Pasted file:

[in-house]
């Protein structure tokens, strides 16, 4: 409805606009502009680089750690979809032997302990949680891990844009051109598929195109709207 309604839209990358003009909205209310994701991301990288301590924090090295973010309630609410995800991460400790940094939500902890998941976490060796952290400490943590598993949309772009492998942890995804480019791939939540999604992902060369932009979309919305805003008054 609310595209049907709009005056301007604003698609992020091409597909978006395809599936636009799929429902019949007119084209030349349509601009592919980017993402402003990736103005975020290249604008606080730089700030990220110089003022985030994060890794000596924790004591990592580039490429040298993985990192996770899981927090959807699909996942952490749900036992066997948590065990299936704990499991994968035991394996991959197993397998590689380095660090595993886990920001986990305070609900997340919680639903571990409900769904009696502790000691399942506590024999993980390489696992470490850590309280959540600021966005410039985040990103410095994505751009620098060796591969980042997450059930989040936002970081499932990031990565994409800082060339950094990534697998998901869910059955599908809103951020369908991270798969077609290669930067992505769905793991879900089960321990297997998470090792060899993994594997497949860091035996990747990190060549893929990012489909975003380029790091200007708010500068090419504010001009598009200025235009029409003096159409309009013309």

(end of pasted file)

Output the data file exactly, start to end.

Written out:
[in-house]
């Protein structure tokens, strides 16, 4: 409805606009502009680089750690979809032997302990949680891990844009051109598929195109709207 309604839209990358003009909205209310994701991301990288301590924090090295973010309630609410995800991460400790940094939500902890998941976490060796952290400490943590598993949309772009492998942890995804480019791939939540999604992902060369932009979309919305805003008054 609310595209049907709009005056301007604003698609992020091409597909978006395809599936636009799929429902019949007119084209030349349509601009592919980017993402402003990736103005975020290249604008606080730089700030990220110089003022985030994060890794000596924790004591990592580039490429040298993985990192996770899981927090959807699909996942952490749900036992066997948590065990299936704990499991994968035991394996991959197993397998590689380095660090595993886990920001986990305070609900997340919680639903571990409900769904009696502790000691399942506590024999993980390489696992470490850590309280959540600021966005410039985040990103410095994505751009620098060796591969980042997450059930989040936002970081499932990031990565994409800082060339950094990534697998998901869910059955599908809103951020369908991270798969077609290669930067992505769905793991879900089960321990297997998470090792060899993994594997497949860091035996990747990190060549893929990012489909975003380029790091200007708010500068090419504010001009598009200025235009029409003096159409309009013309």